WASHINGTON (Army News Service, April 6, 2011) -- The Army will announce April 19, which posts have been selected to participate in the Pilot Army Net Zero Installation initiative, part of a program to conserve energy, water and waste worldwide.

A Net Zero installation is one that produces as much as it uses over the course of a year. The Army goal is to have by 2020, five Net Zero Energy installations, five Net Zero Water, five Net Zero Waste, as well as one or more installations that are Net Zero in all three categories to serve as models for all Army installations.

"We are identifying installations as candidates for our Net Zero pilot programs to communicate their journey and efforts to reduce energy, water and waste demands," said Katherine Hammack, assistant secretary of the Army for Installations, Energy and Environment.

Aggressive conservation and efficiency efforts as well as use of renewable technologies like solar panels are to help installations meet the Net Zero Energy goals, according to Hammack.

A Net Zero Water Installation begins with conservation and continues with repurposing, such as creating grey water generated from showers and laundries for on-site use, including irrigation, Hammack said.

A Net Zero Waste Installation is one that reduces, reuses, and recovers waste streams, converting them to usable resources, thereby reducing or eliminating the need for landfills, she said.

Among the criteria that will be used to select the pilot sites is a demonstrated history of conservation, sustainability and use of renewable technologies, Hammack said.

"Many of the candidates are already halfway down the path toward Net Zero," she said. "Sometimes that last 25 or 30 percent is what is most difficult."

At one candidate installation, the commander restricts watering lawns to twice a month. On another base, all buildings constructed meet Leadership in Energy and Environmental Design, or LEED standards. On yet another installation, a two-megawatt, solar photovoltaic array occupies the site of a former 12-acre landfill.

Appropriate stewardship of available resources preserves choice for the Army, Hammack said. She added that the Army wants to ensure its forces are able to support the nation in the manner in which they are tasked now and in the future.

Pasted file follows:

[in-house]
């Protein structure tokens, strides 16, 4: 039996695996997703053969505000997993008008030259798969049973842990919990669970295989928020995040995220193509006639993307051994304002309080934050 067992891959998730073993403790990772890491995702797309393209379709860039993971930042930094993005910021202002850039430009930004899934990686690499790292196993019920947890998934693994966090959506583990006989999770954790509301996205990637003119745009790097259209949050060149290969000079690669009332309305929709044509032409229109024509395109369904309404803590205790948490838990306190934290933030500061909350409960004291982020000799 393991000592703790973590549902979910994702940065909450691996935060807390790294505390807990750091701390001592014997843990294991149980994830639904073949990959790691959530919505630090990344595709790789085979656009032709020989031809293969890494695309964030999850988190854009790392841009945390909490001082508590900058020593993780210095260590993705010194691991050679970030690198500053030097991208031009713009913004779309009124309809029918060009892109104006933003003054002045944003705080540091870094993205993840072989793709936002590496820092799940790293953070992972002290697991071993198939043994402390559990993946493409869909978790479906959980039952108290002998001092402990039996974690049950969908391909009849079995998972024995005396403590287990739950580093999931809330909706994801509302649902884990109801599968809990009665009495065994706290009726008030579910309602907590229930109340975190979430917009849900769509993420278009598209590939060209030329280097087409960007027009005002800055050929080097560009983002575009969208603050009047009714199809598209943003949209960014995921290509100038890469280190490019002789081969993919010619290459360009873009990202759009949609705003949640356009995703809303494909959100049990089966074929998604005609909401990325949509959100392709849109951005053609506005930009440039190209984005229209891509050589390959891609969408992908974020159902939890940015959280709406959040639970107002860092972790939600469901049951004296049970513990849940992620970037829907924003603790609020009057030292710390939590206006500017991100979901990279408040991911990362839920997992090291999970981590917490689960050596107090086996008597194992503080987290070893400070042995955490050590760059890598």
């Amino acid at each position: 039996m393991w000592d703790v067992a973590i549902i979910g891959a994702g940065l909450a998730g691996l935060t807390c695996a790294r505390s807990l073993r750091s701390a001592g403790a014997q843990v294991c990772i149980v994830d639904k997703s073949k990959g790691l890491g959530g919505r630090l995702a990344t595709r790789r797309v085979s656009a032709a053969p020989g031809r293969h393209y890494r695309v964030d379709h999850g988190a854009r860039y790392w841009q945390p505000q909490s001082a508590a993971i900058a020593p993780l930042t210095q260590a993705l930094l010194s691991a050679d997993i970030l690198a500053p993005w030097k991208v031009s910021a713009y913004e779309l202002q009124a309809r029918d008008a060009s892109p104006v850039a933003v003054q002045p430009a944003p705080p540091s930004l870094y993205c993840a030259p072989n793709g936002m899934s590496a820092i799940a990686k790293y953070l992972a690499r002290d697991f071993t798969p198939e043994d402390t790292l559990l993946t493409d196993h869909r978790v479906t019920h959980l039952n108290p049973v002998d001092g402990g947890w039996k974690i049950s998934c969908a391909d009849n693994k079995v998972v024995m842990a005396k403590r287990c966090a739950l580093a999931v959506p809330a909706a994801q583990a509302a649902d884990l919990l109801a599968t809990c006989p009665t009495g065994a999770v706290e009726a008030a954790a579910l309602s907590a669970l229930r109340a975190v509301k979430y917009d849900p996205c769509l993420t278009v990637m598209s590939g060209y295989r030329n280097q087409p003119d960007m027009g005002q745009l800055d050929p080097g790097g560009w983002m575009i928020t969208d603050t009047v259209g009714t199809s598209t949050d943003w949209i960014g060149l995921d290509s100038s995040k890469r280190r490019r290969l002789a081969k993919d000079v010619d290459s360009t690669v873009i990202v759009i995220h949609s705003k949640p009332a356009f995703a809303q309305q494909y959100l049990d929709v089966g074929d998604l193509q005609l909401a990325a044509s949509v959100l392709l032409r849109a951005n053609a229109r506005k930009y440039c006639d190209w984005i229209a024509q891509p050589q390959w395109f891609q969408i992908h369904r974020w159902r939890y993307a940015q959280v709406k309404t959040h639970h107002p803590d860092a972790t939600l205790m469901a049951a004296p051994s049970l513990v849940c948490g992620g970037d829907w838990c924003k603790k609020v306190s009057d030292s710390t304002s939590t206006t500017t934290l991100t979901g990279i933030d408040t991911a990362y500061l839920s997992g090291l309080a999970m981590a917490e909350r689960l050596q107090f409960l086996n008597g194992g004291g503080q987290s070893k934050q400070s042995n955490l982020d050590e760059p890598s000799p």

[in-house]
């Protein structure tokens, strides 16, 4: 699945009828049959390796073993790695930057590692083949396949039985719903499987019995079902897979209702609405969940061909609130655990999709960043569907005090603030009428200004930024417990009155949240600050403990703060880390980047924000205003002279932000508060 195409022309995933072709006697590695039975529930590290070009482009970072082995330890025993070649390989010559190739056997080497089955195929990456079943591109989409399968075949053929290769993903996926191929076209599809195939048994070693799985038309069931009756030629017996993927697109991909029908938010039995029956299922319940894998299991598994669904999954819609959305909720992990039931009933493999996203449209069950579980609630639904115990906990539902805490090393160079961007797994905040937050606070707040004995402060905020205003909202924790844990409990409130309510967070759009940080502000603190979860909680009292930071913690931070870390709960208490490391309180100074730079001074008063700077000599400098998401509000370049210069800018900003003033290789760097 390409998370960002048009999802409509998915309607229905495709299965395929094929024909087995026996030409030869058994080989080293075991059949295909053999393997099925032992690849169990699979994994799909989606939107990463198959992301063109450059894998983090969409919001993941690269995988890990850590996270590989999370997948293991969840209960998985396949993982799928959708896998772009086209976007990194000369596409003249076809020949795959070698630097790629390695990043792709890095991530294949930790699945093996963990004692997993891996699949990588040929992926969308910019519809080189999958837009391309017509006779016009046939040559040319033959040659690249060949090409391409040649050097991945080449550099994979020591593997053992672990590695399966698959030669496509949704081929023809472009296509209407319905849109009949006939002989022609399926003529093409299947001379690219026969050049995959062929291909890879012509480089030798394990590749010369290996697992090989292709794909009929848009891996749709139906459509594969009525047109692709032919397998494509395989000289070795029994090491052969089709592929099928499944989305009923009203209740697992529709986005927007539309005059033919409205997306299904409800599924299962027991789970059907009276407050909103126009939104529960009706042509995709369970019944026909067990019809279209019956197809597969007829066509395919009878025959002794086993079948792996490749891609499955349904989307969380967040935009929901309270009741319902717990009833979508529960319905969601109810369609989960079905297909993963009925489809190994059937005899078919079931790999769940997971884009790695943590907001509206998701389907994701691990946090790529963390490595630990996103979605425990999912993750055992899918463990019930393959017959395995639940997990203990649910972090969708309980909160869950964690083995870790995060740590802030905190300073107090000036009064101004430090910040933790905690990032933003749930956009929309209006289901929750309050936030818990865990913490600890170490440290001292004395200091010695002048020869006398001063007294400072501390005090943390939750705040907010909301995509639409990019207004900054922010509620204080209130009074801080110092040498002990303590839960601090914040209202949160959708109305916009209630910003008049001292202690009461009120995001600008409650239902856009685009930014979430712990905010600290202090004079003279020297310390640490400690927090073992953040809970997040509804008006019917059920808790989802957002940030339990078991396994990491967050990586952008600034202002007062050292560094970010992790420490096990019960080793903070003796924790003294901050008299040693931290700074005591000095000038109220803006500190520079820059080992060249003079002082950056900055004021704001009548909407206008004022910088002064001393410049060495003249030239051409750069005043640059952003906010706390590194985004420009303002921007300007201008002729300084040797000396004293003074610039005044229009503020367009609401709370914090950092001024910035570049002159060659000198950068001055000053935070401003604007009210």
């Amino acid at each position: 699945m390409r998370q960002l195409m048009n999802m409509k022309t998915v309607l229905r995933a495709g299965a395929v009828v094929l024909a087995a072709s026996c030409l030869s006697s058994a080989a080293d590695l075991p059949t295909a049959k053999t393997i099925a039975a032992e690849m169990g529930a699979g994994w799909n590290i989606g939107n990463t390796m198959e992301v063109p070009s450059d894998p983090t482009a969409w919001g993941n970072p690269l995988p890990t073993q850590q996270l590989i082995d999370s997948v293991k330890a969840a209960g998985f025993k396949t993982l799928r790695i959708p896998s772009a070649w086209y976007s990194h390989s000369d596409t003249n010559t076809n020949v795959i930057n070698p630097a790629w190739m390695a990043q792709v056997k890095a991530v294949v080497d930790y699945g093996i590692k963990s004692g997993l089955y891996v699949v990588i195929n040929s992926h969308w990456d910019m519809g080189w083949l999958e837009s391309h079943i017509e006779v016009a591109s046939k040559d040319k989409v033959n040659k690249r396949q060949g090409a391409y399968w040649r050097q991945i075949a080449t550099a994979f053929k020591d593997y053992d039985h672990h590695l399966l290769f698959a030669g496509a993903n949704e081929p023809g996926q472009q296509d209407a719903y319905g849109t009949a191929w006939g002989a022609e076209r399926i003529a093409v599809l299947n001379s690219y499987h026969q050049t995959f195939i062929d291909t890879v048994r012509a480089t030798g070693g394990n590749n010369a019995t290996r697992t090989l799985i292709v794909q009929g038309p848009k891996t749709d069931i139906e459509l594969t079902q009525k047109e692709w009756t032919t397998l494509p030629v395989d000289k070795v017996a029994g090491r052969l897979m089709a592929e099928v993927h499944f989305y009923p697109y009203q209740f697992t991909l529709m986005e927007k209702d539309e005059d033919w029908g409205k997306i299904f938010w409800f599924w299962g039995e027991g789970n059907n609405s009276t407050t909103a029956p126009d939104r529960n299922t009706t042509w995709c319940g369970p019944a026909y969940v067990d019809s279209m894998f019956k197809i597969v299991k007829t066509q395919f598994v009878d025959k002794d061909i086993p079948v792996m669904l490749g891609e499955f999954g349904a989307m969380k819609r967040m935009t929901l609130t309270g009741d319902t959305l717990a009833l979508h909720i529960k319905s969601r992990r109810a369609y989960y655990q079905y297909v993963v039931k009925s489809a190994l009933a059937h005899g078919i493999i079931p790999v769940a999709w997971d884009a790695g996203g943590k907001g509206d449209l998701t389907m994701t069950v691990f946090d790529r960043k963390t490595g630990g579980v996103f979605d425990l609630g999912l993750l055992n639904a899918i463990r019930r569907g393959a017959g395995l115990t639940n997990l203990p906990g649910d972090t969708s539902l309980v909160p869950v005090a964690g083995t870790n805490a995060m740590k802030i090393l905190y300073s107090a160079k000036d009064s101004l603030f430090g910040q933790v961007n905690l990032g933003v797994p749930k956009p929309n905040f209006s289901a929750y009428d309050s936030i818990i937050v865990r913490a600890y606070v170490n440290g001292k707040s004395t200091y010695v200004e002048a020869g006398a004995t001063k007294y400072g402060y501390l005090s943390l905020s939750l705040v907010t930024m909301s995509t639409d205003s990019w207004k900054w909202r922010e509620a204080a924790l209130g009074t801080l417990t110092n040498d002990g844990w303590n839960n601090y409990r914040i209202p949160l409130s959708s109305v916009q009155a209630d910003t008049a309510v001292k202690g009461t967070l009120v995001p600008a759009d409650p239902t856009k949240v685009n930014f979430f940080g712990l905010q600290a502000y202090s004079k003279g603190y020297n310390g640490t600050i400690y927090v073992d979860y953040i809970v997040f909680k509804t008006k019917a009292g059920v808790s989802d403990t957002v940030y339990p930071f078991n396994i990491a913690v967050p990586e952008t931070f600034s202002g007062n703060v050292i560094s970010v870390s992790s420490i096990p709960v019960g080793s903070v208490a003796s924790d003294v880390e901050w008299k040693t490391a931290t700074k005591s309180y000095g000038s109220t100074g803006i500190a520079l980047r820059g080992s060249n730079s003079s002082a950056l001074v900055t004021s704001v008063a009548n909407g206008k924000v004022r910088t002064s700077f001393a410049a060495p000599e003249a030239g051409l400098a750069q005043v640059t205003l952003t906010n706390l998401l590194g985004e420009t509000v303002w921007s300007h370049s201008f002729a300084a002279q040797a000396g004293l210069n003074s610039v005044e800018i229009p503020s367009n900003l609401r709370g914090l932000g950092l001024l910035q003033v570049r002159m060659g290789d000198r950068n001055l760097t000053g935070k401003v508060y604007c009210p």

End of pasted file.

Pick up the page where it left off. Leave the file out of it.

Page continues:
Those tasks include missions in combat zones.

"Certainly in Afghanistan and Iraq, the risks to Soldiers who are engaged in convoy supply operations makes energy security that much more important," Hammack said.

In Afghanistan, biofuels are already in use at one forward operating base. Waste oil from generators and waste oil from dining facilities are cultured and blended with JP8 (jet fuel) to power the installation.

On some base perimeters in Afghanistan, sensor systems are powered by solar energy solutions that are faster and simpler to install and maintain than traditional ones. Better-insulated tents that do not require as much dependence on fuel-guzzling generators are also in use.

One method to promote awareness of energy consumption in combat that can trigger conservation is putting information into the hands of commanders about where and how they are consuming energy, said Richard Kidd, deputy assistant secretary of the Army for energy and sustainability.

In Afghanistan, a fuel management system provides records of consumption by activity and that data is made available to commanders so they can make adjustments while not affecting their missions, he said.

"There will be no restrictions on consumption, but there will be an expansion of awareness to make sure decisions are energy-informed," Kidd said.

While no bases in combat zones will be selected as Net Zero pilot program sites, he said some Net Zero strategies will be used on those bases.

"We would like energy efficiency integrated into everything that we do," Kidd said. "It's not just a special project, it's not just one platoon or one building, but it's in everything we do."